New Tablo painfully slow

Hello everyone,

This weekend was our big cord cutting test. Friday after work I disconnected the cable box, and we relied on the Amazon Fire TV, Tablo and Sling TV for the weekend. It’s Sunday night, and I am currently the most hated man in NE Ohio. :slight_smile: Sling TV was a hot mess this weekend, but the painfully slow Tablo was definitely the main sore spot with the wife and kids. I’ve uploaded a Youtube video to show you what I’m seeing. I need to know if this is typical response time and I have unrealistic expectations, or if there’s something that needs attention on my part.

Some background info:

  • Everything is hardwired. No wifi is involved with any devices for TV.
  • Everything is gigabit ethernet and CAT5e cable. I easily see gigabit speeds if I hook the cable up to a computer and use FTP to transfer a file. I’ve tested the specific run to the TV in this manner.
  • Tablo upgraded to 2.2.2 as soon as I turned it on last week, and still has that firmware.
  • FireTV is up to date, and I’ve uninstalled and reinstalled the Tablo app multiple times (as well as clearing cache, etc. for this app).
  • iPads running on WiFi have very nice performance with the Tablo. We don’t watch much TV on the iPads though.

Below is the link to a Youtube video I posted showing the time from clicking on the app on the FireTV until I can actually start watching a show. It takes about 75 seconds to get to live TV from the first click to start the app. There are two things that seem to take a really long time: from the time I click the app icon on the FireTV until I have a filled in guide is about 33 seconds. After picking a show and actually clicking watch live tv, I wait about 18 seconds while it buffers. Sometimes it gets a bit better after it’s been on a while, but sometimes it’s even longer than what I recorded. If I’m hopping around channels quite a bit, it seems to be ok for a while, but then it will stick and I will be clicking with no response until it becomes responsive again.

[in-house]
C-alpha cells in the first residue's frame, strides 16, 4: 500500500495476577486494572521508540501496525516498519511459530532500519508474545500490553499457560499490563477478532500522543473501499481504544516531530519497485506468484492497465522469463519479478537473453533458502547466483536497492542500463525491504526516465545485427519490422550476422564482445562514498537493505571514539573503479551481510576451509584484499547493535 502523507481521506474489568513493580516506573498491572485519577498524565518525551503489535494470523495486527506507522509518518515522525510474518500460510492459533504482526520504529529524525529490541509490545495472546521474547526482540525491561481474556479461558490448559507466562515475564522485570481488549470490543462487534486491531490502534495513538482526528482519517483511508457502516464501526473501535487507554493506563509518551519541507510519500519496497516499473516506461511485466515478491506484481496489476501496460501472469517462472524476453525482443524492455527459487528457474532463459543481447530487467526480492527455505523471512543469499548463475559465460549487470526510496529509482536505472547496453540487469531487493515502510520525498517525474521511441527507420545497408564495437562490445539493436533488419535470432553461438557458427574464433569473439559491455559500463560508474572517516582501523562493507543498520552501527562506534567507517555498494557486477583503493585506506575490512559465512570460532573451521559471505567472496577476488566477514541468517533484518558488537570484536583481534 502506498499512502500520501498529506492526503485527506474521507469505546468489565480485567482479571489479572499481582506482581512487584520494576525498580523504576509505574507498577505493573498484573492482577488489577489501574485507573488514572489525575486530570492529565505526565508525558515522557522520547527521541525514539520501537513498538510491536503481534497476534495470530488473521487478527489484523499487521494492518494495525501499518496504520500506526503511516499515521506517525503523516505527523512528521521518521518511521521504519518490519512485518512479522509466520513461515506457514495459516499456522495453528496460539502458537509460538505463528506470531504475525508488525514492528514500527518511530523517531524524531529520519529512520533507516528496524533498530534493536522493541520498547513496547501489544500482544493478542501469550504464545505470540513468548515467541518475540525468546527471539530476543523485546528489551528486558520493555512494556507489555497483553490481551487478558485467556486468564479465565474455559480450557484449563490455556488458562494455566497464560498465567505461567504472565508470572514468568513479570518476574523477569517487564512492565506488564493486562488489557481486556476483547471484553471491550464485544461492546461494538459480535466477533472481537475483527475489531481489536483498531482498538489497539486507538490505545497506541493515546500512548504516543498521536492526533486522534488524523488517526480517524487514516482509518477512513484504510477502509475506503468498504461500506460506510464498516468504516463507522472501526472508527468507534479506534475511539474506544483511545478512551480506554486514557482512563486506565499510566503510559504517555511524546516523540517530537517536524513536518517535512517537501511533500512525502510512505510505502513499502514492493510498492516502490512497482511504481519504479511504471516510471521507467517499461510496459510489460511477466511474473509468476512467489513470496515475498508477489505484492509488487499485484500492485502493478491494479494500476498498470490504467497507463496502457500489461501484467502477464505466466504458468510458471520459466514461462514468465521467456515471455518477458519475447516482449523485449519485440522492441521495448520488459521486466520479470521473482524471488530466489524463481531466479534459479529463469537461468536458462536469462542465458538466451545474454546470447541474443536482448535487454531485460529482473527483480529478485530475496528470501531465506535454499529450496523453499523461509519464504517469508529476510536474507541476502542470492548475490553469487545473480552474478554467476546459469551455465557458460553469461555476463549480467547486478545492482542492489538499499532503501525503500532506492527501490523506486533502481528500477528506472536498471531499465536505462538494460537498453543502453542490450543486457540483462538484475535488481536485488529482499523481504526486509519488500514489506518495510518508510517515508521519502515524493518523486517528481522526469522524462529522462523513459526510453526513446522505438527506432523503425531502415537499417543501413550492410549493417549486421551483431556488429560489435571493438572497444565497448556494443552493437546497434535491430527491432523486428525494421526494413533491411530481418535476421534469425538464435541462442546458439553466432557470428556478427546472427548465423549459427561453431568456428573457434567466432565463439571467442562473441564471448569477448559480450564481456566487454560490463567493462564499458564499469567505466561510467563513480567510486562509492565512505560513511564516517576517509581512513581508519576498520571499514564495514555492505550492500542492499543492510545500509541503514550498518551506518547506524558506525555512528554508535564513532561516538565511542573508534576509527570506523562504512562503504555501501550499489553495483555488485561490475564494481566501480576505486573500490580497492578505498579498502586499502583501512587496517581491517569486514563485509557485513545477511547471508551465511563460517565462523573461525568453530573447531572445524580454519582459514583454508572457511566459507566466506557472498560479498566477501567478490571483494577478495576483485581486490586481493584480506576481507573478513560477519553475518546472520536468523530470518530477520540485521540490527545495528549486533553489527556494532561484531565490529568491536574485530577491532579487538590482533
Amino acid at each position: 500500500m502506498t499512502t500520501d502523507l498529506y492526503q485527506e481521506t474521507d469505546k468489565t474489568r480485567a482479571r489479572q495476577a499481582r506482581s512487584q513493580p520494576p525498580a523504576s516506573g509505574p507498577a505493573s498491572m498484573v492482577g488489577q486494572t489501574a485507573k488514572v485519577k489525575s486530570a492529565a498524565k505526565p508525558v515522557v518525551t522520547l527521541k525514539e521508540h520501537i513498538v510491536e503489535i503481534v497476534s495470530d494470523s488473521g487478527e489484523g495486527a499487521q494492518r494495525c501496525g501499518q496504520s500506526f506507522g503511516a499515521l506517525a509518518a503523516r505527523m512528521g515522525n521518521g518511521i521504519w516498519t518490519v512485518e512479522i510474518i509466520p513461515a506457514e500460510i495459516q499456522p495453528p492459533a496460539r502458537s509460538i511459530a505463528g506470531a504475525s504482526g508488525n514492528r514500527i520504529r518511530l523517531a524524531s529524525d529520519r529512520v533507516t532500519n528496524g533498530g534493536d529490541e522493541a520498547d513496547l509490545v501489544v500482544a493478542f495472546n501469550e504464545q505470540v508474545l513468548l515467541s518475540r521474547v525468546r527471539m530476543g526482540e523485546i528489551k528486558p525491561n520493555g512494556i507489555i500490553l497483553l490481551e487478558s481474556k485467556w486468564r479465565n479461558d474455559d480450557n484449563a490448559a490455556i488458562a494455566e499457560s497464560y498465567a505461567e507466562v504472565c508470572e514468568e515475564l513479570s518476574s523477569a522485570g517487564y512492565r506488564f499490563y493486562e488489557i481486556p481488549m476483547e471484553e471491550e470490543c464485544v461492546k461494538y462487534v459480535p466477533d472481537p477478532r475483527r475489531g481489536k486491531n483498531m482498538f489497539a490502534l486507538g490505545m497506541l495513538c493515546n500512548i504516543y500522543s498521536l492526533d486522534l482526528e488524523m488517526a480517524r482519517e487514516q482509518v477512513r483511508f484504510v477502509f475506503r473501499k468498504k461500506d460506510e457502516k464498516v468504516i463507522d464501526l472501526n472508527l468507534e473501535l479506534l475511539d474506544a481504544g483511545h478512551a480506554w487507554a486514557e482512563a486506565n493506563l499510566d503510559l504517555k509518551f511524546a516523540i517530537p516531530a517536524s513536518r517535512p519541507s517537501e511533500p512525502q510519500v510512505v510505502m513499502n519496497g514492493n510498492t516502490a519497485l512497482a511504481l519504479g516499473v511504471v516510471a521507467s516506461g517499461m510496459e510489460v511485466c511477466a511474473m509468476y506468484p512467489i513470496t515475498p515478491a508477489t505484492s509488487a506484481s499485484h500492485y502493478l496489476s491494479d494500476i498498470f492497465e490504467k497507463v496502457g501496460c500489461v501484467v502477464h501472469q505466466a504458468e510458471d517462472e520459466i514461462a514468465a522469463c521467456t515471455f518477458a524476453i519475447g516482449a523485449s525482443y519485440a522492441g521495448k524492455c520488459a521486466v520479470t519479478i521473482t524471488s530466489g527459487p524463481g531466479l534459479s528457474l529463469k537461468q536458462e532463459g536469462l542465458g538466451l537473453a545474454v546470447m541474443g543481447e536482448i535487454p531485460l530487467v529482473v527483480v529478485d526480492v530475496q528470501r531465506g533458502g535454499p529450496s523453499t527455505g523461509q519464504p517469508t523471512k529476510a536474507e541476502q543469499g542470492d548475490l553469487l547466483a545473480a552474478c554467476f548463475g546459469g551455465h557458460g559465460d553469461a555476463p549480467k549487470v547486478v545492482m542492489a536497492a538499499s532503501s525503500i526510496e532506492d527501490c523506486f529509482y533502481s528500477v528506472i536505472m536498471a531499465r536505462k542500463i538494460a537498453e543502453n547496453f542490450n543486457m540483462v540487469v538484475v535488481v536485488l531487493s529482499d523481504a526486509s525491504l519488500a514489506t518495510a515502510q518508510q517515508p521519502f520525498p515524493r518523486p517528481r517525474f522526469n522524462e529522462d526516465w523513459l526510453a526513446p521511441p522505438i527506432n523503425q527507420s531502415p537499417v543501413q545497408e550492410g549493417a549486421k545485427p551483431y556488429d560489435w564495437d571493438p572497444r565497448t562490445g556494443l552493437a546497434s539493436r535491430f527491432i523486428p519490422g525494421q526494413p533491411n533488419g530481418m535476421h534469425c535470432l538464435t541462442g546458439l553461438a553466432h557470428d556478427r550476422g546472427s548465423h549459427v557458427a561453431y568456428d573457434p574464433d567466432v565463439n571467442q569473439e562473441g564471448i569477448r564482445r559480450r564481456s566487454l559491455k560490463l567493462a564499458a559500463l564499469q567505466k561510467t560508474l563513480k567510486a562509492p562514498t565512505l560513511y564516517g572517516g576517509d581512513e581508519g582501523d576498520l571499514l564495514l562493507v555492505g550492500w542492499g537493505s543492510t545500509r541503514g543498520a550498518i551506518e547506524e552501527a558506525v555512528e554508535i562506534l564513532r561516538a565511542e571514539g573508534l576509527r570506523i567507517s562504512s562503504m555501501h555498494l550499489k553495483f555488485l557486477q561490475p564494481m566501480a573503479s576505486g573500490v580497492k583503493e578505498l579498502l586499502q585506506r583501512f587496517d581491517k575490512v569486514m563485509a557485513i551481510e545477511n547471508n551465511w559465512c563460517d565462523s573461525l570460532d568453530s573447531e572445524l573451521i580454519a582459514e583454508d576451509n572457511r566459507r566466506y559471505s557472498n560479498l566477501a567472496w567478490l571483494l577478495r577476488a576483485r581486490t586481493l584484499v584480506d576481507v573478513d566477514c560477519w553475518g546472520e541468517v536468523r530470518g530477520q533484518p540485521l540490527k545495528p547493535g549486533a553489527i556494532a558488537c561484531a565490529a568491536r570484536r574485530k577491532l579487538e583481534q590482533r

Here’s the interesting part. I put the Tablo channel on my Plex server, and that runs just like I’d expect even though I’m accessing Plex on the same FireTV that has the Tablo app installed. Takes about 2 seconds or less to buffer and start playing when I select a show. So when I run through Plex on the FireTV I get very nice performance, but when I run the native Tablo app it pretty much sucks. This leads me to believe the problem lies between the FireTV and the Tablo app for FireTV.

Once it starts playing it plays fine - no buffering or anything like that. I saw a thread on here about 2.2.2 and problems with frequent buffering, but I’m not seeing that. I’m able to rewind and FF without trouble. The initial start up is painful though.

Wife and kids want me to box it up and return it to Amazon. Wife indicated no amount of savings per month was worth the poor performance. I’ve looked through all the settings and really can’t find anything to tweak. I tried it on WiFi for about an hour, but it didn’t improve performance at all.

Appreciate any suggestions or feedback.



One thing you can’t see or hear in the video above, is that once I selected tonight’s episode of Once Upon a Time, I had to click about 5 or 6 times on the “Watch” button before it actually registered my selection and started playing the shown. That problem happens a lot. The remote works fine in every other app, but in the Tablo app it sometimes freezes up and stops responding for several seconds.

As I mentioned, I’ve uninstalled and reinstalled multiple times.